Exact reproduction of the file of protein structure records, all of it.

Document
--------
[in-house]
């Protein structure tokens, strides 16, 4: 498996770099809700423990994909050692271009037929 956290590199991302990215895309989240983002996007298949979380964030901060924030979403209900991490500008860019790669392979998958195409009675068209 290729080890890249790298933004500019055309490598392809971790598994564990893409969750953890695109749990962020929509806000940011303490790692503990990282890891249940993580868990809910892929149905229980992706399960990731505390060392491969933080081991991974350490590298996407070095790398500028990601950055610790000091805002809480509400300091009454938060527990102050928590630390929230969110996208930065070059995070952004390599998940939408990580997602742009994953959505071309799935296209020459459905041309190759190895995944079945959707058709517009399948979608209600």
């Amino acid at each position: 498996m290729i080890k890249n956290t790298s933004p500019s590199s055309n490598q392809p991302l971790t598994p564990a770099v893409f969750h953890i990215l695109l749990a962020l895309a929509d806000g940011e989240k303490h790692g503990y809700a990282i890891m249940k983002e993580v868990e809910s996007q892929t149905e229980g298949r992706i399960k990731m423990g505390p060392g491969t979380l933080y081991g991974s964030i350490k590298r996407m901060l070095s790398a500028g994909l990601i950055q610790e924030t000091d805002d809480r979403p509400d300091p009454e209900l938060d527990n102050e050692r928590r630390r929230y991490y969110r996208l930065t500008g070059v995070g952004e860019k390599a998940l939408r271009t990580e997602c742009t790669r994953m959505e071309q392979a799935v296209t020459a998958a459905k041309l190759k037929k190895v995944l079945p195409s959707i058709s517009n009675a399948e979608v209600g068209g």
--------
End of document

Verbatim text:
[in-house]
């Protein structure tokens, strides 16, 4: 498996770099809700423990994909050692271009037929 956290590199991302990215895309989240983002996007298949979380964030901060924030979403209900991490500008860019790669392979998958195409009675068209 290729080890890249790298933004500019055309490598392809971790598994564990893409969750953890695109749990962020929509806000940011303490790692503990990282890891249940993580868990809910892929149905229980992706399960990731505390060392491969933080081991991974350490590298996407070095790398500028990601950055610790000091805002809480509400300091009454938060527990102050928590630390929230969110996208930065070059995070952004390599998940939408990580997602742009994953959505071309799935296209020459459905041309190759190895995944079945959707058709517009399948979608209600």
């Amino acid at each position: 498996m290729i080890k890249n956290t790298s933004p500019s590199s055309n490598q392809p991302l971790t598994p564990a770099v893409f969750h953890i990215l695109l749990a962020l895309a929509d806000g940011e989240k303490h790692g503990y809700a990282i890891m249940k983002e993580v868990e809910s996007q892929t149905e229980g298949r992706i399960k990731m423990g505390p060392g491969t979380l933080y081991g991974s964030i350490k590298r996407m901060l070095s790398a500028g994909l990601i950055q610790e924030t000091d805002d809480r979403p509400d300091p009454e209900l938060d527990n102050e050692r928590r630390r929230y991490y969110r996208l930065t500008g070059v995070g952004e860019k390599a998940l939408r271009t990580e997602c742009t790669r994953m959505e071309q392979a799935v296209t020459a998958a459905k041309l190759k037929k190895v995944l079945p195409s959707i058709s517009n009675a399948e979608v209600g068209g």